How must she feel now, Trayvon's mother? Like all mothers, I imagine she poured herself into her son, wanting him to have a satisfying life, to do good, and to make her proud. She must have imagined his future many times, many ways. It might still happen automatically now; maybe she has to stop her mind from imagining. Because how is it possible to lose a child, to really know that there is no future for Trayvon? Her son was shot dead for being in the wrong territory, for posing a threat to another man
Psychology + Zen = Philosophy and methods to relieve suffering and reveal happiness.
Psychology: We project onto others what we reject in ourselves. Some call it a Shadow. Healing comes from making the unconscious conscious, taking responsibility for our projections, integrating what is split off as our own thing.
Zen: There is no separate self. When we can be at one with every aspect, then we belong everywhere and we reject no one.
We heal the world by becoming intimate with our whole selves.
Finishing the Boston Marathon 50 minutes before the blast, my ex-husband and father of my beloved child was well clear of the bomb that killed three, seriously injured many, and scared the crap out of a whole bunch more. Trauma proliferated as we shook our heads and huddled with our families. Thank G-d it wasn't us.
But it was.
When something troubles me, I work with it, sit with it, and play with it. This video is a play on the question of help--taking help and giving it. Beautiful dancers, Justina and CJ, improvised on questions and phrases, and this is what emerged:
A packed house, a teen nightmare, a sweet story of communion, and a deeply offensive work of not-art.
Not by Bread Alone features a troupe of deaf blind 'actors' ladling out friendly vaudevillian vignettes that feature pantomime, supertitles, and kinesthetic sign language. Also, they are baking bread. We learn that the deaf and blind "have dreams, too," dreams of love and marriage, and dreams of having hair done by a super duper stylist. Just like us.
Aghast as the movie finished, I sat in the dark watching the six other people in the theatre gathering their stuff. I think I was the only one with beige skin. If you still think that maybe we live in a just world, please try to witness the wreckage of The Central Park Five. Like most White people, I had forgotten or never much thought about what happened to the brown-skinned teenage boys who were wrongly accused of raping the White woman known as the Central Park Jogger.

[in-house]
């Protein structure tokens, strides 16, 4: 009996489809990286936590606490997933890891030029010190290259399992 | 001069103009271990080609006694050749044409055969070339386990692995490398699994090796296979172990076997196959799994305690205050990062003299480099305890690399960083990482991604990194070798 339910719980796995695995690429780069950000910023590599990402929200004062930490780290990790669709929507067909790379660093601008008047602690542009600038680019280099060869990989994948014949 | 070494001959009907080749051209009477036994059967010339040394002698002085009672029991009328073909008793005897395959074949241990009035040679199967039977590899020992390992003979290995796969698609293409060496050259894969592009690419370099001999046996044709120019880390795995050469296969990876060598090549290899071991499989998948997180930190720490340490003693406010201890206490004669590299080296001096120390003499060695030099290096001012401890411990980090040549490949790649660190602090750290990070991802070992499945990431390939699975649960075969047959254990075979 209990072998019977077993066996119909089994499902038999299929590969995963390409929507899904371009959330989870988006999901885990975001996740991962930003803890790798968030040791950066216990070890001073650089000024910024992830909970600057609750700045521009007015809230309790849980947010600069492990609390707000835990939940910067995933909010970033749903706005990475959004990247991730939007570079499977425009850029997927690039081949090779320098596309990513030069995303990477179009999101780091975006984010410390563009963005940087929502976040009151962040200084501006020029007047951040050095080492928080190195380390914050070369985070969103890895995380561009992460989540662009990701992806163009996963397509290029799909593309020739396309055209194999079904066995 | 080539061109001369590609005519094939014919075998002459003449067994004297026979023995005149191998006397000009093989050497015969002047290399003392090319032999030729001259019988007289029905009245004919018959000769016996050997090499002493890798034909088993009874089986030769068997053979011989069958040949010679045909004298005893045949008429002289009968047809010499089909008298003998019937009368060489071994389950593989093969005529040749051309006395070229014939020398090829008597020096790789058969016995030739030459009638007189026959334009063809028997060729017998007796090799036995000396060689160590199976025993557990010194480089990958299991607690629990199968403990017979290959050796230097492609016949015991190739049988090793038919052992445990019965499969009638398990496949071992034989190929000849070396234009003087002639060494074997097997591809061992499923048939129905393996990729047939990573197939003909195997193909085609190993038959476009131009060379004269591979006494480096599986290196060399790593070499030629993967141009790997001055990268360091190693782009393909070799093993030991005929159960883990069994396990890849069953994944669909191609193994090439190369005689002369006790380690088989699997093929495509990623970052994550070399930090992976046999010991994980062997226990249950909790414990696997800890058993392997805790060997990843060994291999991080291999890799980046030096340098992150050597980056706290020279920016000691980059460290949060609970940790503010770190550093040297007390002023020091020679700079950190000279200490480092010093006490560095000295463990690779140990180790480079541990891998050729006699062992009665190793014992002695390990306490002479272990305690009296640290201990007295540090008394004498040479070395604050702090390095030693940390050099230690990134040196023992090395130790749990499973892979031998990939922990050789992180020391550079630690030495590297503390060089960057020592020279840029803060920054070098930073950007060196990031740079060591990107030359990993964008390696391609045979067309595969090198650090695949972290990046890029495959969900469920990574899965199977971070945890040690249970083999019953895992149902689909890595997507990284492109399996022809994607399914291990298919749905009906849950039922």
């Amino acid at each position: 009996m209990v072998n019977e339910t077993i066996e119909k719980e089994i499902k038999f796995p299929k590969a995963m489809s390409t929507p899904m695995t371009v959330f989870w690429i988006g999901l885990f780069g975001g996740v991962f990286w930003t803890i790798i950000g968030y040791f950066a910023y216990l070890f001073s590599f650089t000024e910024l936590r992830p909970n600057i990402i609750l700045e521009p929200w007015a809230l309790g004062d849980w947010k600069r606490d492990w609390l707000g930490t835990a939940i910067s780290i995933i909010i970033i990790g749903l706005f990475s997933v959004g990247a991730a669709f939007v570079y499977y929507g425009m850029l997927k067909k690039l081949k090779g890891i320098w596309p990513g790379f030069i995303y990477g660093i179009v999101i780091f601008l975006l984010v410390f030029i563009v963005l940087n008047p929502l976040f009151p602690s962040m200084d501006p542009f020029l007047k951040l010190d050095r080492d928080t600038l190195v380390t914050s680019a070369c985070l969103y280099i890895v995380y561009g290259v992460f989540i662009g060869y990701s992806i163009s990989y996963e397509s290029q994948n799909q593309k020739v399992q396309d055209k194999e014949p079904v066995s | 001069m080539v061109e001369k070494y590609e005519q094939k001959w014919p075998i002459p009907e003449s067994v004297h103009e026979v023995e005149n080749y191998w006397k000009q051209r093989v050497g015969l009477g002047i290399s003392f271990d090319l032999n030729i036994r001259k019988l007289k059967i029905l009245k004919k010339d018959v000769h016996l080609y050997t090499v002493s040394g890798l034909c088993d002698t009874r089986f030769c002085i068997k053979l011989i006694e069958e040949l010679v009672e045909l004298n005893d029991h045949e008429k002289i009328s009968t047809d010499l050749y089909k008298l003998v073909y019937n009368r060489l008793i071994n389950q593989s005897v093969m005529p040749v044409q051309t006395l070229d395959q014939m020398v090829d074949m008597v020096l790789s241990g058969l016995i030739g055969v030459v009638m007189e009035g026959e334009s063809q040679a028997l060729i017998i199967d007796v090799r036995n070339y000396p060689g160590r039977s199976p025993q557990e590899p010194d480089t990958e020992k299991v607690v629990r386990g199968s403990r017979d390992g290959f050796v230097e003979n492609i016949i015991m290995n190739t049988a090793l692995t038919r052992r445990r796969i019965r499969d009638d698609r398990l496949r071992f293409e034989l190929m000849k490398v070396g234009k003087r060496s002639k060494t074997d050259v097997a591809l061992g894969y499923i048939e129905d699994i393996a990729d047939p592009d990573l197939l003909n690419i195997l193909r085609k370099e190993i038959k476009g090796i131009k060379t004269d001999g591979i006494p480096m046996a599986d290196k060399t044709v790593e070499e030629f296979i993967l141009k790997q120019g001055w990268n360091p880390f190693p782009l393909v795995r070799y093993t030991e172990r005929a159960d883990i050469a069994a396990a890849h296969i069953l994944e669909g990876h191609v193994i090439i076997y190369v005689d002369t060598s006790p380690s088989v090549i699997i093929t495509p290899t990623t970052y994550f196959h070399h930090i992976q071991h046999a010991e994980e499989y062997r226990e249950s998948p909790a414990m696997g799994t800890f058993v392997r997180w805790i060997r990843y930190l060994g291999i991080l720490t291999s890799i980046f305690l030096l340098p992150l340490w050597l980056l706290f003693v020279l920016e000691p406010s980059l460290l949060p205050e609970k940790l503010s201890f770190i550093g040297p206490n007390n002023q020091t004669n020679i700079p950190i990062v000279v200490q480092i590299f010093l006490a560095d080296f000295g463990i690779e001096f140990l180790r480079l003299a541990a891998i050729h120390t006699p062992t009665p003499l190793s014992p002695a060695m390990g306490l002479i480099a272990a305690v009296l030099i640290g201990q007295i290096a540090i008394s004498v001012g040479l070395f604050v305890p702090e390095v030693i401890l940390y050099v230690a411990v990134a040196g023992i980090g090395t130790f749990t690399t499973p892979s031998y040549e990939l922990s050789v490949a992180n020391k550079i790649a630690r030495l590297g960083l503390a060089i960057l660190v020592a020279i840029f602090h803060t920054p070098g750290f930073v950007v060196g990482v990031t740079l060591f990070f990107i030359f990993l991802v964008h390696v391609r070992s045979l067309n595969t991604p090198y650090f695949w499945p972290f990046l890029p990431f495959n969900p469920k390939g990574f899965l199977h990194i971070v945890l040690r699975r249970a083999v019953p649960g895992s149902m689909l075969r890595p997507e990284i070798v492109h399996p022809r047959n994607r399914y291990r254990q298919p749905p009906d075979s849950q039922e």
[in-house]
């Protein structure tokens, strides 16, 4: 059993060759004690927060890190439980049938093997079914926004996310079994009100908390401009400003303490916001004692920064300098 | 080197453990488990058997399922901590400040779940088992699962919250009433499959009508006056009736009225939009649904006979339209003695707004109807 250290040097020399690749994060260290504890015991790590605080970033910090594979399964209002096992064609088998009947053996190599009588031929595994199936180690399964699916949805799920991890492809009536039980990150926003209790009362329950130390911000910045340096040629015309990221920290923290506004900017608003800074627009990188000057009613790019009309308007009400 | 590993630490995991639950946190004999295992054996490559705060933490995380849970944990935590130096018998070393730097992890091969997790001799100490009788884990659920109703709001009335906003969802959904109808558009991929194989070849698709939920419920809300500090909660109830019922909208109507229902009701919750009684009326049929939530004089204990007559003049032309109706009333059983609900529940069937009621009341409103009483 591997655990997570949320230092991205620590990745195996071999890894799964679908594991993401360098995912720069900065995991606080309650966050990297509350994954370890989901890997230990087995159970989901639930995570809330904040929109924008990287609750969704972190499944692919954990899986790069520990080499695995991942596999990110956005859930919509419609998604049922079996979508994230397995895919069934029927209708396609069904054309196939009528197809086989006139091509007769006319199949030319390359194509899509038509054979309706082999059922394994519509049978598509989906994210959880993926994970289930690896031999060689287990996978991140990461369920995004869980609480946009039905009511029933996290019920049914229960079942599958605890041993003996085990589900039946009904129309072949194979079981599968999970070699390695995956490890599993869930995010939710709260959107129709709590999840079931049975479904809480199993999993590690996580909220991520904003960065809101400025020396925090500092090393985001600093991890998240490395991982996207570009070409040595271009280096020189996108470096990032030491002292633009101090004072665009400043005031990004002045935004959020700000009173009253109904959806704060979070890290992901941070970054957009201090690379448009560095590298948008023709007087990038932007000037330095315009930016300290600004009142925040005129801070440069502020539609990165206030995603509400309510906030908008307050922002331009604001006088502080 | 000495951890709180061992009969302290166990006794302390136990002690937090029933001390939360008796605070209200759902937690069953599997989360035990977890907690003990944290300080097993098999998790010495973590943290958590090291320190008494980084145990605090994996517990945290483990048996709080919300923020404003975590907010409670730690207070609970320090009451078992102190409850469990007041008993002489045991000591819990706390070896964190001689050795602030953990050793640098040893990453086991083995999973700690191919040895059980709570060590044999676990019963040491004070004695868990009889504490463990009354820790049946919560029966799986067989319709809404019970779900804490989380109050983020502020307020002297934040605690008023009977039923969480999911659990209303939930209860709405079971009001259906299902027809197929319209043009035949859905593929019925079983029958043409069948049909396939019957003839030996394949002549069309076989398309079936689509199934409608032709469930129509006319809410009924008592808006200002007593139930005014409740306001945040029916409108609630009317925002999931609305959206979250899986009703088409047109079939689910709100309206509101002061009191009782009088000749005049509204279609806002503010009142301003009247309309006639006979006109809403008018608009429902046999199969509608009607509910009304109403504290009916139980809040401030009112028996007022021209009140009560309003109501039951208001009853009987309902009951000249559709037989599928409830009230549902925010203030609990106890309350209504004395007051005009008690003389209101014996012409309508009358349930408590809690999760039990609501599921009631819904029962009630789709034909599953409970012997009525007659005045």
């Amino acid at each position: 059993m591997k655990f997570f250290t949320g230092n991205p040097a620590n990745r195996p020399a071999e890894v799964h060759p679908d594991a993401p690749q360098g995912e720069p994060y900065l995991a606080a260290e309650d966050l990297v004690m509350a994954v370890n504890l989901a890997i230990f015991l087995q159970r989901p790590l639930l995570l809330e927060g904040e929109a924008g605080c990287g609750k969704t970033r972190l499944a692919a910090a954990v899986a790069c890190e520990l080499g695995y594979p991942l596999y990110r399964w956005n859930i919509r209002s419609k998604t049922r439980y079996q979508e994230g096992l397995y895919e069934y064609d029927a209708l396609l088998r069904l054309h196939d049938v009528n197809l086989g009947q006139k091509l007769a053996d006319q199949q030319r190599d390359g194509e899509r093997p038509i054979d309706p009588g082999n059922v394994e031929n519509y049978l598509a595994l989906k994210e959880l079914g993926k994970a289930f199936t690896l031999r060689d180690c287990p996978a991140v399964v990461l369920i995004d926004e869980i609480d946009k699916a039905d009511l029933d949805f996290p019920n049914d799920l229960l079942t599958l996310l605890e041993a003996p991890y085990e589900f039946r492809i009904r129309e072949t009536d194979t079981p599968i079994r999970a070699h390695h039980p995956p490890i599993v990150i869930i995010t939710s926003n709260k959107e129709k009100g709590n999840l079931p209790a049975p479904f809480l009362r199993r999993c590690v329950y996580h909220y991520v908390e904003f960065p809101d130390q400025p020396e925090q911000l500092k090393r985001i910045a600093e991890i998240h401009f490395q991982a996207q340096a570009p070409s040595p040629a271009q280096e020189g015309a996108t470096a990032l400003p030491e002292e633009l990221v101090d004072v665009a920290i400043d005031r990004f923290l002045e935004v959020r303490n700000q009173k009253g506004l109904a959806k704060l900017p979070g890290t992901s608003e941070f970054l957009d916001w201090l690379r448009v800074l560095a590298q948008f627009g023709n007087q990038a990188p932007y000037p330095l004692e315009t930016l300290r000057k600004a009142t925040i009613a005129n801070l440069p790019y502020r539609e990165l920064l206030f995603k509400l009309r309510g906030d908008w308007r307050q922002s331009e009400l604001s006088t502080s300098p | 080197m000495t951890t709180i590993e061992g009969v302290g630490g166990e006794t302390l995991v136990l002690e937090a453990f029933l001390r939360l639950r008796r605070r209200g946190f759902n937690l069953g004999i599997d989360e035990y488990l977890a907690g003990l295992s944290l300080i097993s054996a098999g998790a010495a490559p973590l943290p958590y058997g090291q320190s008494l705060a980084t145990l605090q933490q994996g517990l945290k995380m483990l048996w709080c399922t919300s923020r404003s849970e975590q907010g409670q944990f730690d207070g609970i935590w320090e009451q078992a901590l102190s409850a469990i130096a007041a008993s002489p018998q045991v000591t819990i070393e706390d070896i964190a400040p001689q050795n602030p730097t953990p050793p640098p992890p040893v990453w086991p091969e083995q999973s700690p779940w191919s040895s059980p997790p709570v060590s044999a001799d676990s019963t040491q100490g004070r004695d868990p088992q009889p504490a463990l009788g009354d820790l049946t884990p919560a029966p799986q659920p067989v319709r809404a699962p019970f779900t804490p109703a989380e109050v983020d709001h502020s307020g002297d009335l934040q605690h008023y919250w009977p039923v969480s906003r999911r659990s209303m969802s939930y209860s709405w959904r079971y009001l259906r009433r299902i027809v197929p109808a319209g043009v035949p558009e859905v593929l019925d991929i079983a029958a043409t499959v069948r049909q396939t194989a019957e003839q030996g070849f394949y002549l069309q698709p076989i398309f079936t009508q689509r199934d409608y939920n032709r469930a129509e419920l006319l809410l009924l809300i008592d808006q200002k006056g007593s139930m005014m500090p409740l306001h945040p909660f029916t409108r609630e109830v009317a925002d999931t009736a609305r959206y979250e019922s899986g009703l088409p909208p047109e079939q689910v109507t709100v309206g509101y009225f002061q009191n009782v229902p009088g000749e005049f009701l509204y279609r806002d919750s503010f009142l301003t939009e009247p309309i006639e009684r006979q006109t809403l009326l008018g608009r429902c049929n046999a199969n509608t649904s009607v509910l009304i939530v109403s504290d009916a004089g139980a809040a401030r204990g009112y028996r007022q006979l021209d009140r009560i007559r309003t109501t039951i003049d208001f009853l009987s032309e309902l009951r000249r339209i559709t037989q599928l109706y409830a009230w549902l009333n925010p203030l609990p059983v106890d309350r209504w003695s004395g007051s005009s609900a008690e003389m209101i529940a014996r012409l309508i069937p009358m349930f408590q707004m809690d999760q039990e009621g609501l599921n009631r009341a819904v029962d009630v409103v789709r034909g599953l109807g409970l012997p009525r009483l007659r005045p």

Plans collapse. Last week, I planned to write a Pedestrian Plea about high art, and then the hurricane hit. This week, I planned to participate in One Lovely Blog, and then my teenager provoked another crisis. Or maybe I provoked it. Don't even talk to me if you have not raised a smart willful teenager in recent times. Yes, it is worse than it used to be. Much, much worse. Someday I'll remove the gag order I've placed on myself, but not today.
My todo list tells me that I need to finish Pedestrian Plea today. I couldn't finish it last week because my teen was creating catastrophe and my mother was in town and my sleep molecules disintegrated completely under the onslaught of psychological collisions. Now today, Hurricane Sandy is fast approaching, and I am compulsively cooking, checking weather updates, comparing Facebook posts with my daughter, wondering when the power is going to shut down.
Pedestrian Plea is all about the accidental absence of life from well-meaning conceptual Art with a capital A. So, wouldn't it be lovely if I can work in something about how the hurricane is life itself, more art than Art? A wake-up call of the highest order.
How can something that has never been soiled be cleaned? asked the teacher when a monk requested the job of Sanitation Officer. When the monk presented his answer, the teacher hit him, the monk broke into a sweat and stepped into enlightenment. In gratitude, he diligently cleaned the toilets in the monastery for 10,000 years. I suppose he was cleaning what was not soiled. Was his shit shining? Steaming and oh, so luminous?
We humans are very interested in cleaning soiled things. We sanitize, kill our bacteria, hide our homeless, cleanse our ethnics, and defeat our dictators. Striving for purity, we
A montage to honor the courage it took to face death for a year. The workshop "A Year to Live," based on Stephen Levine's book, was held at the NYC Village Zendo, guided by Roshi Enkyo O'Hara and Robert Chodo Campbell.